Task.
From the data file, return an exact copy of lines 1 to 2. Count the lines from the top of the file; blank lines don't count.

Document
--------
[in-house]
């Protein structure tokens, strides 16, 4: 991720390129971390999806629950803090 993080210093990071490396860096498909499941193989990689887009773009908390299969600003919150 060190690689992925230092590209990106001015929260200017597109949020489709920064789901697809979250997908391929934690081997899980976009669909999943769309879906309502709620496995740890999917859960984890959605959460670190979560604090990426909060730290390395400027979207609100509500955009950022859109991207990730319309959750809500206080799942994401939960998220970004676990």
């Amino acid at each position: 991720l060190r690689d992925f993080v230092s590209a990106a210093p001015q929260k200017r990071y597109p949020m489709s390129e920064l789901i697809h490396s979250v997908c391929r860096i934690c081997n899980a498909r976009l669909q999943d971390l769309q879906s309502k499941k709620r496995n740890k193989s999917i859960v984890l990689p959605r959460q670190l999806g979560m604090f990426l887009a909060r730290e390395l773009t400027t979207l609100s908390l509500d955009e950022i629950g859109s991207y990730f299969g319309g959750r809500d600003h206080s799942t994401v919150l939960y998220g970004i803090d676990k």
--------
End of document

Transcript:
[in-house]
């Protein structure tokens, strides 16, 4: 991720390129971390999806629950803090 993080210093990071490396860096498909499941193989990689887009773009908390299969600003919150 060190690689992925230092590209990106001015929260200017597109949020489709920064789901697809979250997908391929934690081997899980976009669909999943769309879906309502709620496995740890999917859960984890959605959460670190979560604090990426909060730290390395400027979207609100509500955009950022859109991207990730319309959750809500206080799942994401939960998220970004676990």